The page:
By Laurie Jo Miller Farr
Some say that drones represent the next major tech revolution. Two essential facts about drone technology: first, they are not toys and second, they’re here to stay. Drones – also known as unmanned aircraft systems (UAS) – and their onboard computers are changing everyday life and they will continue to do so for the foreseeable future, taking cameras to places where people cannot go.
The Association for Unmanned Vehicle Systems International (AUVSI) estimates that drones will contribute 70,000 jobs and $13.6 billion to the United States economy within the first three years once restrictions on their use for commercial flight have been lifted.
Microsoft founder Bill Gates has said, “Drones overall will be more impactful than I think people recognize, in positive ways to help society.”
FAA Drone Regulations Sought
While drone testing continues, companies with ambitious plans, such as Amazon, Wal-Mart and Facebook, are currently restricted by US Federal Aviation Administration (FAA) approvals. In consultation with NASA and the Department of Transportation, the FAA must produce rules for flying altitudes, no-fly zones, weight limitations, and the avoidance of mid-air collisions. Once these approvals are put in place, we can expect a big boost to commercial use of drones.
Drones Are Transporting Us Into the Future
CES, the annual Las Vegas congress that is the world’s largest event for the business of consumer technologies, indicates that these high-flying machines are impacting sports, travel, retail, distribution, freight transportation, construction, natural resources exploration, agriculture, law enforcement, search and rescue, disaster relief, storm tracking, and environmental protection. All these opportunities are on top of the obvious military uses for unmanned aircraft systems. There’s a drone, it seems, for everything.
Drones in the Marketplace
Amazon has been delivering by drone since 2013. While it’s been just a trickle of activity to date, Amazon has indicated that it plans to increase deliveries to 80 percent or more of their shipments in the near future. Small packages, pizzas, beverages, medicines and more will move short distances in good time without the drawback of traffic delays. Since this will also mean fewer vehicles on the roads, the impact cannot be understated.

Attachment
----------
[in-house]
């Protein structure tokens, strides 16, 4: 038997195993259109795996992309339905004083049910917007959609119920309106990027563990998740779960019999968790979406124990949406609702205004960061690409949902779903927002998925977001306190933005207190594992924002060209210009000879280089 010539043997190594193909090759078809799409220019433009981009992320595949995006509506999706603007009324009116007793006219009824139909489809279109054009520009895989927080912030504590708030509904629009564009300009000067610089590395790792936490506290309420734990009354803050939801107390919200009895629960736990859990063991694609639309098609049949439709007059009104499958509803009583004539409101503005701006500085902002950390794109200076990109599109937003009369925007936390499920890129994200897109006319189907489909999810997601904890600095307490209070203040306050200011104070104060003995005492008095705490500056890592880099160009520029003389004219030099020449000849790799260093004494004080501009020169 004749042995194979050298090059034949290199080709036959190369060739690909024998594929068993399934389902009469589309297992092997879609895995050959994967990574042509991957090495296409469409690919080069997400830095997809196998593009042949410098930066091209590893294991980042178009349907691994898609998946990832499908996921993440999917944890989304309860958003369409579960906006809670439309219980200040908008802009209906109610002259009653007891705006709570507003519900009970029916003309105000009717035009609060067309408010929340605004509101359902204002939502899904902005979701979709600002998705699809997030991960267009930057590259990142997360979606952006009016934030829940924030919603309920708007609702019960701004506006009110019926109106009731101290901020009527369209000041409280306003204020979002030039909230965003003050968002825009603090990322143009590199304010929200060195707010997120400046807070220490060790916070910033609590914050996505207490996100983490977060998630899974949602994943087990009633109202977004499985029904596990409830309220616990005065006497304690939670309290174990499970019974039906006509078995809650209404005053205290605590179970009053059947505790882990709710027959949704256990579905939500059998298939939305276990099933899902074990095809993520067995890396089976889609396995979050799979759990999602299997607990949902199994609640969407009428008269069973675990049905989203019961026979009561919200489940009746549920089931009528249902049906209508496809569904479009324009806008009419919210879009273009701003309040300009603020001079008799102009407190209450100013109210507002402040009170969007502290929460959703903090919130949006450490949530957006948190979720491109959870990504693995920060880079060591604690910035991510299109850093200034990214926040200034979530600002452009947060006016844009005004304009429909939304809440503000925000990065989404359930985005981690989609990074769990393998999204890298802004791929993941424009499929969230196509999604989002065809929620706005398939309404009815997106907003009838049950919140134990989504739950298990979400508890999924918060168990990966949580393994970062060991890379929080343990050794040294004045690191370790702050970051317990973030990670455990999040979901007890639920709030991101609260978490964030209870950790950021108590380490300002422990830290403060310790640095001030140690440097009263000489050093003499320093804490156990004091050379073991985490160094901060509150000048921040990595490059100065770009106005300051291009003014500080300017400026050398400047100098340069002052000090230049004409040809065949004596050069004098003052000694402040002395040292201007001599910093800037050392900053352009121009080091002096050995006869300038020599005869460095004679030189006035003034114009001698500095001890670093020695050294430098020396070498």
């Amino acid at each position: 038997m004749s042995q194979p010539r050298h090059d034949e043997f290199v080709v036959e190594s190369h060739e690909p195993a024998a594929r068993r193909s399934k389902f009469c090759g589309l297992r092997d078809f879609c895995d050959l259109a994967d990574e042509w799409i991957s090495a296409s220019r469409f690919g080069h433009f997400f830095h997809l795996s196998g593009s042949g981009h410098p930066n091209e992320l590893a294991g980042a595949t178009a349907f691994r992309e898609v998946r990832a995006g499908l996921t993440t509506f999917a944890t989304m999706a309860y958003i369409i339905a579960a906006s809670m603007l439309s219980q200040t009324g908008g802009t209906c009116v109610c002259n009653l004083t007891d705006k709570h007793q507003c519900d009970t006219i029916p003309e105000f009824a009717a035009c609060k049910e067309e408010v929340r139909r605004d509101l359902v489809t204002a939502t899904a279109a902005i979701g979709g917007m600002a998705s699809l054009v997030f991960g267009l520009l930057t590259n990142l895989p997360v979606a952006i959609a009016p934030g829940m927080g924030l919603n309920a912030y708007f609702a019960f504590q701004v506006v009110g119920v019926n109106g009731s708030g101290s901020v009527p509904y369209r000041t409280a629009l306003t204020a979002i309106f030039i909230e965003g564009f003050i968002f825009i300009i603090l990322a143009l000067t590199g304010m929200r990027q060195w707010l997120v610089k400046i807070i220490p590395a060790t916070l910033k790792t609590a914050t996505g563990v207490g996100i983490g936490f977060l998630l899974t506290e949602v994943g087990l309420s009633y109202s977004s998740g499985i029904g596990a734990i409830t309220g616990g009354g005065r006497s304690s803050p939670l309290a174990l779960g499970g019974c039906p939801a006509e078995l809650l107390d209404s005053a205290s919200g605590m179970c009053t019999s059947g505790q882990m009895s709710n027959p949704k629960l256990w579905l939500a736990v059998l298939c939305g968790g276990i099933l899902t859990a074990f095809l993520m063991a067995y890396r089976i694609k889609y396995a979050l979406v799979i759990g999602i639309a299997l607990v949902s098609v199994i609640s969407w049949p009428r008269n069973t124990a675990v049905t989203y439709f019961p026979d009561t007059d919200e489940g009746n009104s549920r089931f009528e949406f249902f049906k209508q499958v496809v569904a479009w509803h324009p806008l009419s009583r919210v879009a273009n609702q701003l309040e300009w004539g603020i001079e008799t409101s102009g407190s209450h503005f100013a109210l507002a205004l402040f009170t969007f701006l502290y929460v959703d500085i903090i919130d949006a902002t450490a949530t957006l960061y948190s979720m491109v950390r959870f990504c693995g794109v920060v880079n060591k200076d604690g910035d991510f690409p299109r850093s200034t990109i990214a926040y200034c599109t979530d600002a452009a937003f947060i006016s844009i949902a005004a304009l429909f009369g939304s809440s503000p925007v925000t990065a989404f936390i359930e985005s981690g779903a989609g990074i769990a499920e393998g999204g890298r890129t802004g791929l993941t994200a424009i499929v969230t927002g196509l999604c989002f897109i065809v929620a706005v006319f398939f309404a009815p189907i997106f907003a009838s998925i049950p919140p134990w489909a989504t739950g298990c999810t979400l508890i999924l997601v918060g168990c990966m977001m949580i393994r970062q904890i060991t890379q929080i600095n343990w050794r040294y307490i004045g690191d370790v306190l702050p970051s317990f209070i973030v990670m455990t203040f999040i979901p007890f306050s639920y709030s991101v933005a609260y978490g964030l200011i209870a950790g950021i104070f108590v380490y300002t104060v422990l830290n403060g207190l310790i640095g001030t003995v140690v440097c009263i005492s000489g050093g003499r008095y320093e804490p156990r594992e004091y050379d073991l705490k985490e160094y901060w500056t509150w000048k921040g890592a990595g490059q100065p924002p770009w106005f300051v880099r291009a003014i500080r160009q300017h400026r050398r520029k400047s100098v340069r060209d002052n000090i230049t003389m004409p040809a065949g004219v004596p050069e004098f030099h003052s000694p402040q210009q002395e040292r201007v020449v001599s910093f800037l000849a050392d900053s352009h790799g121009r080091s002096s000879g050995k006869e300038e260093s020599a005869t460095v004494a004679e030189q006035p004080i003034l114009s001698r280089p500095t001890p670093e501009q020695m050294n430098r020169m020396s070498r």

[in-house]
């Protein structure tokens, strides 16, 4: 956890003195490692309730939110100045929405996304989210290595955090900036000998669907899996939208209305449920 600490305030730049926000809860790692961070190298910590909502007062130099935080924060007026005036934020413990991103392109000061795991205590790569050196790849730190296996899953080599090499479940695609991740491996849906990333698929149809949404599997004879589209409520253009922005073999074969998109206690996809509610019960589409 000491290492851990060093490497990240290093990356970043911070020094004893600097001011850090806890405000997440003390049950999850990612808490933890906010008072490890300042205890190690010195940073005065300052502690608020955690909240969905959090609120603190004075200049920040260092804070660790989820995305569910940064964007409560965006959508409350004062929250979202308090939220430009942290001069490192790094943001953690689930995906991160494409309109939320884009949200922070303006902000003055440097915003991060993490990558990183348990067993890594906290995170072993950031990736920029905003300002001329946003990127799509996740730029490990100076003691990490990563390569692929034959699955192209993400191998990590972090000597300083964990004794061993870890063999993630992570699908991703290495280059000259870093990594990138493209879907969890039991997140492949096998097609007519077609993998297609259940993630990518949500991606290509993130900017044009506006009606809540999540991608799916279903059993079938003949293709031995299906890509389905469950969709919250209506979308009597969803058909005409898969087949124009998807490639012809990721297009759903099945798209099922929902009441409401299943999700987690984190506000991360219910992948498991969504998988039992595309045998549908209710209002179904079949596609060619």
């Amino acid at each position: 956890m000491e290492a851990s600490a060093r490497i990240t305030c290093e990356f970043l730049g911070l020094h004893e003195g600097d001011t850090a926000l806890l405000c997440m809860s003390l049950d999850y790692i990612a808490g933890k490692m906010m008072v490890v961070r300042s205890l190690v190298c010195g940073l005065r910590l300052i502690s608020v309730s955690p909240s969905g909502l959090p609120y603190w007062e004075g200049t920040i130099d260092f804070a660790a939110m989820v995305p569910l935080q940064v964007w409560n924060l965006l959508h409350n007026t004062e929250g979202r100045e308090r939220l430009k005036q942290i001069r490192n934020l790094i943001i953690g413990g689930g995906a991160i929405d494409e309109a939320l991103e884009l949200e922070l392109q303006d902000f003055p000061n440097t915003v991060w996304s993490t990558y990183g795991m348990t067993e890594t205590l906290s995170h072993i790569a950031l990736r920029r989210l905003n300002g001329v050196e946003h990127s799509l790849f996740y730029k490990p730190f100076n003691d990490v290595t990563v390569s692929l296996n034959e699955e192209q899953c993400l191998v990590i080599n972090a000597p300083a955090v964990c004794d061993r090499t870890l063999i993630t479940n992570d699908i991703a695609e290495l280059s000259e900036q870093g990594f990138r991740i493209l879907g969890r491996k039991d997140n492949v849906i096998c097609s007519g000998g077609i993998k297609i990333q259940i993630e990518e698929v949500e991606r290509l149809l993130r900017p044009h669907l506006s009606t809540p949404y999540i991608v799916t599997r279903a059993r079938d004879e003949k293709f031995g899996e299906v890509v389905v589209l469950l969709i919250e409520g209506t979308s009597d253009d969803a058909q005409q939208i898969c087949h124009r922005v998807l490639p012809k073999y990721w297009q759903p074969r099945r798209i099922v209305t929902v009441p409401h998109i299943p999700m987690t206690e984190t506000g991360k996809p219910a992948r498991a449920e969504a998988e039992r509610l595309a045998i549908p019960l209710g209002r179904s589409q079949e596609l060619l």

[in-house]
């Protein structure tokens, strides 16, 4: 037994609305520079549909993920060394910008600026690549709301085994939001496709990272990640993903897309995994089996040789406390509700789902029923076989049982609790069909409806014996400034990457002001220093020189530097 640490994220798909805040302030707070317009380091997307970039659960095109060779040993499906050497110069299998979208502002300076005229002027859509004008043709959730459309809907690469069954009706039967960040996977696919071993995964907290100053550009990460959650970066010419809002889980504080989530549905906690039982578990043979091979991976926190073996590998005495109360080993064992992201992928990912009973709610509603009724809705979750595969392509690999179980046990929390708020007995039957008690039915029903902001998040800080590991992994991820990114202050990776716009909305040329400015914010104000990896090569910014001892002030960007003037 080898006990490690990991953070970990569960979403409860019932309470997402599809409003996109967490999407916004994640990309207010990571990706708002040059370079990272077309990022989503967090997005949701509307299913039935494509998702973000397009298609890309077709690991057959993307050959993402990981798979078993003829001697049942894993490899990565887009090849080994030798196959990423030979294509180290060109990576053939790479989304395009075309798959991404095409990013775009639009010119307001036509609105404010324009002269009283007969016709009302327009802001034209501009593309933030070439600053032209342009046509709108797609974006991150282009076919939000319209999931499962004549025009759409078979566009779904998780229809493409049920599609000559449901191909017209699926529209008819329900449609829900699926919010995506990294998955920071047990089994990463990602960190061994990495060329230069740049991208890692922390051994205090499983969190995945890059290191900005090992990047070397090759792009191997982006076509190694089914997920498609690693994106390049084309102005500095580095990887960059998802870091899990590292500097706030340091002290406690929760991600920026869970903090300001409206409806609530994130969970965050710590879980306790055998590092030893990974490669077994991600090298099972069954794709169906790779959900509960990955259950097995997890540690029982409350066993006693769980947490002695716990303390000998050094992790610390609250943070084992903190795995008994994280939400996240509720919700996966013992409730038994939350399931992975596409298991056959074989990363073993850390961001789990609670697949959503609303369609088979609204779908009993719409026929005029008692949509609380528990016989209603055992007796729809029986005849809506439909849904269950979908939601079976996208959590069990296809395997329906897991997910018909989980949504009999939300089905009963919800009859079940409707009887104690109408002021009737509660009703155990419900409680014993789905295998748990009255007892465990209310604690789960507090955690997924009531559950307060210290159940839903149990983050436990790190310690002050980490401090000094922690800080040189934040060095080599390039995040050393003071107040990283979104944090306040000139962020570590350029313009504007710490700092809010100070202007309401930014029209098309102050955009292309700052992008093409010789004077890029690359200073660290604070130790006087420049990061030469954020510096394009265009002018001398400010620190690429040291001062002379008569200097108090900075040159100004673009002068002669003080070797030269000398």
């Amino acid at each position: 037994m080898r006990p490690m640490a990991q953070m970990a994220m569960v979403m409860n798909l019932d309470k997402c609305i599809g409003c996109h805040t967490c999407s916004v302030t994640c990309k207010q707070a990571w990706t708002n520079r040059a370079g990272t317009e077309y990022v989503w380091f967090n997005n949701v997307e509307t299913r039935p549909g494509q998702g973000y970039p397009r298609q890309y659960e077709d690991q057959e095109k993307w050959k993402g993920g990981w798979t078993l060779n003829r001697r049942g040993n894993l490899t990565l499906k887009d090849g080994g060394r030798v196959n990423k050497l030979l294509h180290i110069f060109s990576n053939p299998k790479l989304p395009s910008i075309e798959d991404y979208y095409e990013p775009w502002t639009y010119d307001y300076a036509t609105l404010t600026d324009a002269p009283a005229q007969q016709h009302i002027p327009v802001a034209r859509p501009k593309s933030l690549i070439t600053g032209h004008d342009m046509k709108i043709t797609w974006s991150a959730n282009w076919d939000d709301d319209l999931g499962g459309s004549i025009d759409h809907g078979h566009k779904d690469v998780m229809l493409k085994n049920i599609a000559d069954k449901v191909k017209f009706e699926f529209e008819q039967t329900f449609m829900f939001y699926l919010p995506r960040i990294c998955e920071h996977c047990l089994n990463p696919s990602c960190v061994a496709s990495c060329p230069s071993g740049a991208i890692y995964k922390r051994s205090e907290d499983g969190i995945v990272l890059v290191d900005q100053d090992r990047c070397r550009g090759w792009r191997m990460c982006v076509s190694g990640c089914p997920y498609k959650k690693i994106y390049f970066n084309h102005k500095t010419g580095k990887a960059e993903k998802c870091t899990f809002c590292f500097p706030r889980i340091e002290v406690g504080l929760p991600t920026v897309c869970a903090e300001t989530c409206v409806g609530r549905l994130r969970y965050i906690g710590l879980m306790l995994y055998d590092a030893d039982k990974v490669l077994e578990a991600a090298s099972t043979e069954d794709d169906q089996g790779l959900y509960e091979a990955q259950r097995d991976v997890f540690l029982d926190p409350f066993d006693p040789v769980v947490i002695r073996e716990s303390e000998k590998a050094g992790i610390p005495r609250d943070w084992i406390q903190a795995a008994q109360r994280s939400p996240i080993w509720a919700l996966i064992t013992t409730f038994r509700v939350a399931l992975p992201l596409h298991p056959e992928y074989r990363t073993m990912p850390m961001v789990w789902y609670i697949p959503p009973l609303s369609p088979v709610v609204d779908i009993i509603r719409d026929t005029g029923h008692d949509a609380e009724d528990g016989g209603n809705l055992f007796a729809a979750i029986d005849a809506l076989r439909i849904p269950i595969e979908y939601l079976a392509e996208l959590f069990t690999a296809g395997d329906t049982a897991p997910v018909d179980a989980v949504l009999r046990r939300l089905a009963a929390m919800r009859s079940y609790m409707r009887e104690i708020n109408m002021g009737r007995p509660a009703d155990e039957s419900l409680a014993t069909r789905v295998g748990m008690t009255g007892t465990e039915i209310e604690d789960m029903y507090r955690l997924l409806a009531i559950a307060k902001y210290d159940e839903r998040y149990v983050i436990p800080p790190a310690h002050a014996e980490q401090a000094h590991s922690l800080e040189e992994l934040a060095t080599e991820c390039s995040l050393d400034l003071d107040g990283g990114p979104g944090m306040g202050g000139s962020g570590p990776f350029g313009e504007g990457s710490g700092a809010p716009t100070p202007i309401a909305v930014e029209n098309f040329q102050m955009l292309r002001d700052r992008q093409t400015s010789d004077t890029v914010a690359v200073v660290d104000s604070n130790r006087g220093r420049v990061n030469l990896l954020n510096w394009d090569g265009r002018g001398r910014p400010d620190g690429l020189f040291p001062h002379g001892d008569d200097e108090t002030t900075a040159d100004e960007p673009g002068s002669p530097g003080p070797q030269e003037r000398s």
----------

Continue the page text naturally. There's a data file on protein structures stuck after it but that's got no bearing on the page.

Spectator Sports and Broadcasting
Everyone enjoyed the newness of exhilarating aerial views from the 2014 Olympics in Sochi for competitions in world-class skiing and snowboarding. Spectators will continue to enjoy live action coverage of major events benefiting from a bird’s eye view captured in drone coverage beamed around the world.
Perfect Vision with Drones
Amazing capabilities. Did you know that a drone carrying a sensor with 1.8 billion pixels can spot what someone is wearing from a distance of 17,500 feet? The ability to see this degree of detail—items as small as six inches—from more than three miles away has massive implications for government and private industry.
Will Drones Conquer Internet Access?
One ambitious Facebook-led project has been curtailed for the moment. Known as Aquila, Facebook was developing a high altitude solar-driven drone that could bring internet access to remote places everywhere around the globe. The plan with the potential to affect approximately 4 billion people was shelved in mid-2018, so developments in this space will bear watching.